Speed-the-Plow

Posted on: 21 October 2014 by Laurence Green

Laurence Green has an entertaining and thought provoking evening in the Playhouse Theatre with Lindsay Lohan’s West End stage debut - Speed-the-Plow.

Speed-the-Plow

It was feared that farmer ‘wild girl’ Lindsay Lohan’s somewhat colourful private life would result in a car crash in her West End stage debut but the Hollywood actress as now turned her back on her troubled past and manages to bring the necessary charisma and ambiguity to her role as Karen, a temporary secretary in Lindsay Posner’s revival of David Mamet’s seminal play Speed-the-Plow (Playhouse Theatre).

When a hugely bankable star agrees to appear in a sure-fire commercial hit, Bobby Gould, the new Head of Production at a major film studio, and his long-term associate Charlie Fox are convinced this is the break of a lifetime. That is until Karen, a temporary secretary, derails the dream. When she persuades Bobby to dump the blockbuster in favour of a prison-set story which can only be described as box office poison, Charlie is forced resort to desperate measures.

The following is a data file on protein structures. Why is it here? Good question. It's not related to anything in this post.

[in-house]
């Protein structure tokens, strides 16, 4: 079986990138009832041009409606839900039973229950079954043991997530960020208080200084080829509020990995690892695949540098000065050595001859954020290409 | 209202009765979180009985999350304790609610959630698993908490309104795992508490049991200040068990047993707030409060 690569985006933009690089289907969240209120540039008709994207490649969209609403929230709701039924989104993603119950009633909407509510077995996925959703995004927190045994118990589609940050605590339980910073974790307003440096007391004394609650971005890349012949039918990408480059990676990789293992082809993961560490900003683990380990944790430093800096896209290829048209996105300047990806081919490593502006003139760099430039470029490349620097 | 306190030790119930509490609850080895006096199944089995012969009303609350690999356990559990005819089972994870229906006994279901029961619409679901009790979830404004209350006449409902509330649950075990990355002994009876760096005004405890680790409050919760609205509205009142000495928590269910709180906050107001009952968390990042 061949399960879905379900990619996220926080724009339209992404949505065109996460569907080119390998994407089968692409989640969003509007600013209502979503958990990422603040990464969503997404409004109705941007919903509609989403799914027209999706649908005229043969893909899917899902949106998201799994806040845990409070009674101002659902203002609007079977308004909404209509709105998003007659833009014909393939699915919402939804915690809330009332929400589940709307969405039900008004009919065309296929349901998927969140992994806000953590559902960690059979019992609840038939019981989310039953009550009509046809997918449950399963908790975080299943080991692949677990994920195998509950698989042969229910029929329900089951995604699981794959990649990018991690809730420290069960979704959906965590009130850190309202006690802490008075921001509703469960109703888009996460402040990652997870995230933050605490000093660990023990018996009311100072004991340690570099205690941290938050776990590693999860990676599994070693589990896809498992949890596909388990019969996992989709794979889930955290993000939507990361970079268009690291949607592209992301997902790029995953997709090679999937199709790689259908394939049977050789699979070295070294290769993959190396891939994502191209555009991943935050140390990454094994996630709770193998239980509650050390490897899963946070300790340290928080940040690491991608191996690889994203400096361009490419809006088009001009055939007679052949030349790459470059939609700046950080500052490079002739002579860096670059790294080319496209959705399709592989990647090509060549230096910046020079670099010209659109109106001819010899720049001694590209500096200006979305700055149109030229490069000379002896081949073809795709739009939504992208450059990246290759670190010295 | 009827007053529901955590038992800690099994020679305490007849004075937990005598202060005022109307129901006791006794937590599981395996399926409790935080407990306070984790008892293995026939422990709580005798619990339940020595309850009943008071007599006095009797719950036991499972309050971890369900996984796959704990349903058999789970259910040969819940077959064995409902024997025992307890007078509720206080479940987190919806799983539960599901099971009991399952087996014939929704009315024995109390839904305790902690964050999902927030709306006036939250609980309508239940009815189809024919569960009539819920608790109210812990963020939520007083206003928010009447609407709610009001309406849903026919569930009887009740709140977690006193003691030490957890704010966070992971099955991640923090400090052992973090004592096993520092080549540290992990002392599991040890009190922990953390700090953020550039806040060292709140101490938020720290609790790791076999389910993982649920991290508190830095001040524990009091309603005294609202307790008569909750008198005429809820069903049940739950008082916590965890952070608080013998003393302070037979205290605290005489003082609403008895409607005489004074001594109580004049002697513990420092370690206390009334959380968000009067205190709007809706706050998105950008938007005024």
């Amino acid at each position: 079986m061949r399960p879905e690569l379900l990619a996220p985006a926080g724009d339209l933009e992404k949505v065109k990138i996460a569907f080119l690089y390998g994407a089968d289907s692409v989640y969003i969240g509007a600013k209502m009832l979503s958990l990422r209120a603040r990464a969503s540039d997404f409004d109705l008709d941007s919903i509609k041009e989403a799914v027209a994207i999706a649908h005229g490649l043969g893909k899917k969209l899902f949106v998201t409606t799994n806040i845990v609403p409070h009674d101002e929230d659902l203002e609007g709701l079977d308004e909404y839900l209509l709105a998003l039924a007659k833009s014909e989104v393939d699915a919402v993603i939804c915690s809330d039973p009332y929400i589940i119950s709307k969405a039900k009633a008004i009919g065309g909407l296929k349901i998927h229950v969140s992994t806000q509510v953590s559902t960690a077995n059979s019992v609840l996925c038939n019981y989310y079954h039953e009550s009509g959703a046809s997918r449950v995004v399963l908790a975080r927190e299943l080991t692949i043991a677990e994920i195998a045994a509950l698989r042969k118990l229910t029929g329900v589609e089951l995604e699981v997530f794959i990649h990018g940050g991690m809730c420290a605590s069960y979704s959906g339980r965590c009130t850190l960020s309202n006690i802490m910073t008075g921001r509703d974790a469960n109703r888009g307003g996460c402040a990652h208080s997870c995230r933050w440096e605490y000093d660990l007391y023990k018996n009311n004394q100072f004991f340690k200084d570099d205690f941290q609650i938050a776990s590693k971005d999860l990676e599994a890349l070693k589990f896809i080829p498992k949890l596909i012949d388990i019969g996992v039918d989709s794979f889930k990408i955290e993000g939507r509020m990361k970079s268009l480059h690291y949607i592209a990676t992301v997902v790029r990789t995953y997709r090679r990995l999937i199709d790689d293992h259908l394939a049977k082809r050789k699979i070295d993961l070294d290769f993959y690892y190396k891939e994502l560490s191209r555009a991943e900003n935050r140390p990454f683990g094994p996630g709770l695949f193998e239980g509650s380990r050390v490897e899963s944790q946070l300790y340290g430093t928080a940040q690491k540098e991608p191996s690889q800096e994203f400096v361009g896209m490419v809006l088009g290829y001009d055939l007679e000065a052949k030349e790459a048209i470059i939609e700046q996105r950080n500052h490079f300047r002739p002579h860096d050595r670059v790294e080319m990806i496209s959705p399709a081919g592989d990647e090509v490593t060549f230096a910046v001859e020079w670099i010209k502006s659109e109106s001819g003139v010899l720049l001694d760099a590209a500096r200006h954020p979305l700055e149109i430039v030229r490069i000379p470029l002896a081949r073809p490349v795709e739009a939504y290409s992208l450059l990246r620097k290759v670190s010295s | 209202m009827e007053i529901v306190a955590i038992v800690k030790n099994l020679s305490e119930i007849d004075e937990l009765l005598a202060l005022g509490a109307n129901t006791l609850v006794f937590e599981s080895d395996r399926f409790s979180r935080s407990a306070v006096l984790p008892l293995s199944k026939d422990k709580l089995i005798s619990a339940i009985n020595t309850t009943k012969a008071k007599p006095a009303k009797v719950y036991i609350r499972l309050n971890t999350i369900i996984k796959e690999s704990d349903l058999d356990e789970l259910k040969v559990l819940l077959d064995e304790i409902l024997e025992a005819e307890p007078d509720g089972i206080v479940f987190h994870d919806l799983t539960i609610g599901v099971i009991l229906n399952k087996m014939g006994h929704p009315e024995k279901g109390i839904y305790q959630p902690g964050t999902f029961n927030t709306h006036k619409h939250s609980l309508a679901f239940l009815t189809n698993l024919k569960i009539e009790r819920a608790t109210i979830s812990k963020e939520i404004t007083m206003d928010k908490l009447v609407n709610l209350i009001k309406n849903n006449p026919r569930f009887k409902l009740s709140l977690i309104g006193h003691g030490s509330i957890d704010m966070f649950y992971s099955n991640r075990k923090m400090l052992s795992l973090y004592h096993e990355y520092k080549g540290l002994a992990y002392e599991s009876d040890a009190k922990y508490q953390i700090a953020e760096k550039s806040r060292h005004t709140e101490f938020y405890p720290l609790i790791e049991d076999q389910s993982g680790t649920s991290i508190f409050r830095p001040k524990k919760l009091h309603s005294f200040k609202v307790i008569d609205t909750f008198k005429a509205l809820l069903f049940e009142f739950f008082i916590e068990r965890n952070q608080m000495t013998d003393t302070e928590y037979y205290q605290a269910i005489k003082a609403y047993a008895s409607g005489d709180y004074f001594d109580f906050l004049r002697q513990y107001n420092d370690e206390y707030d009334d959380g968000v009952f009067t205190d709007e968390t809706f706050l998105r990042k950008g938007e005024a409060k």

This is a predictable but spiky satire on the movie industry that takes a while to get in its stride but is distinguished by Mamet’s acerbic, witty dialogue and sharp insight into human fallibility. The playwright’s main aim is to expose the deep insecurity that lies behind the macho bluster of Hollywood bigwigs.

It is perhaps ironic that a play attacking Hollywood’s cautious cynicism itself should rely on a piece of well published celebrity casting. But it is actually Lindsay Lohan who comes off best and brings a freshness and breathless naivety to the role of the secretary who becomes a pawn in a contest between studio executive Booby and his less successful colleague Charlie. With her husky voice and rapt intensity, she convinces you of Karen’s sincerity when she gets her boss to talk about principles and emerges not so much a manipulative schemer as a person with a genuine missionary zeal. Richard Schiff, with his modest demeanour and quiet voice makes a rather dour and underpowered Bobby, but Nigel. Lindsay is a superbly sleazy producer-on-the-make as Charlie and brings the necessary fire and energy to the production.

This may not be among Mamet’s best works but it provides an entertaining and thought provoking evening in the theatre.

Booking to November 29                                                 

Box office: 0844 871 7631

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